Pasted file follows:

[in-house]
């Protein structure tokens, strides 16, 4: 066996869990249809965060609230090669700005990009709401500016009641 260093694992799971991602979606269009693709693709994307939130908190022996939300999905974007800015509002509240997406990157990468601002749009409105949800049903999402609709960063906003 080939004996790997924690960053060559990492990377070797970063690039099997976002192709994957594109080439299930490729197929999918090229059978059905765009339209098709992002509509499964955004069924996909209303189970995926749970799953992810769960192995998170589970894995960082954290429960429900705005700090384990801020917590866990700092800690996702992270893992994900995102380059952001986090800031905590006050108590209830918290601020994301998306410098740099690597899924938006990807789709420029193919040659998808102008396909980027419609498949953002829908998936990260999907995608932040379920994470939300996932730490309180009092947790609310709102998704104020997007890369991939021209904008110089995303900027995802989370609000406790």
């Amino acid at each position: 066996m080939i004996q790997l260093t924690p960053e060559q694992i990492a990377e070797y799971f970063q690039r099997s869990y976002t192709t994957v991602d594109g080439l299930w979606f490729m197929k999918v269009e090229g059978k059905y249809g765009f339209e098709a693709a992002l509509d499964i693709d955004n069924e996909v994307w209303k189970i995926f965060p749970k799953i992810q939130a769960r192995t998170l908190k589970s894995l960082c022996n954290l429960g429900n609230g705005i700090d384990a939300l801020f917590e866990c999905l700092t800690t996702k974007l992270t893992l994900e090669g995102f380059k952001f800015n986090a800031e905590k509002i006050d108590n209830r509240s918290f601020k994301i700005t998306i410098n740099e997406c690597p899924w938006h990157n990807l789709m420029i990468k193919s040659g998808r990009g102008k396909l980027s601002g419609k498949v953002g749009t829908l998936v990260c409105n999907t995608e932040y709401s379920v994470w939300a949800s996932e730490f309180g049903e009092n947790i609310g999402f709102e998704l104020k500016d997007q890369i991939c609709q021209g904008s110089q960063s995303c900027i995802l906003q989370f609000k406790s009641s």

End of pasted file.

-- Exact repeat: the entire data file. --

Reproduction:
[in-house]
């Protein structure tokens, strides 16, 4: 066996869990249809965060609230090669700005990009709401500016009641 260093694992799971991602979606269009693709693709994307939130908190022996939300999905974007800015509002509240997406990157990468601002749009409105949800049903999402609709960063906003 080939004996790997924690960053060559990492990377070797970063690039099997976002192709994957594109080439299930490729197929999918090229059978059905765009339209098709992002509509499964955004069924996909209303189970995926749970799953992810769960192995998170589970894995960082954290429960429900705005700090384990801020917590866990700092800690996702992270893992994900995102380059952001986090800031905590006050108590209830918290601020994301998306410098740099690597899924938006990807789709420029193919040659998808102008396909980027419609498949953002829908998936990260999907995608932040379920994470939300996932730490309180009092947790609310709102998704104020997007890369991939021209904008110089995303900027995802989370609000406790």
């Amino acid at each position: 066996m080939i004996q790997l260093t924690p960053e060559q694992i990492a990377e070797y799971f970063q690039r099997s869990y976002t192709t994957v991602d594109g080439l299930w979606f490729m197929k999918v269009e090229g059978k059905y249809g765009f339209e098709a693709a992002l509509d499964i693709d955004n069924e996909v994307w209303k189970i995926f965060p749970k799953i992810q939130a769960r192995t998170l908190k589970s894995l960082c022996n954290l429960g429900n609230g705005i700090d384990a939300l801020f917590e866990c999905l700092t800690t996702k974007l992270t893992l994900e090669g995102f380059k952001f800015n986090a800031e905590k509002i006050d108590n209830r509240s918290f601020k994301i700005t998306i410098n740099e997406c690597p899924w938006h990157n990807l789709m420029i990468k193919s040659g998808r990009g102008k396909l980027s601002g419609k498949v953002g749009t829908l998936v990260c409105n999907t995608e932040y709401s379920v994470w939300a949800s996932e730490f309180g049903e009092n947790i609310g999402f709102e998704l104020k500016d997007q890369i991939c609709q021209g904008s110089q960063s995303c900027i995802l906003q989370f609000k406790s009641s």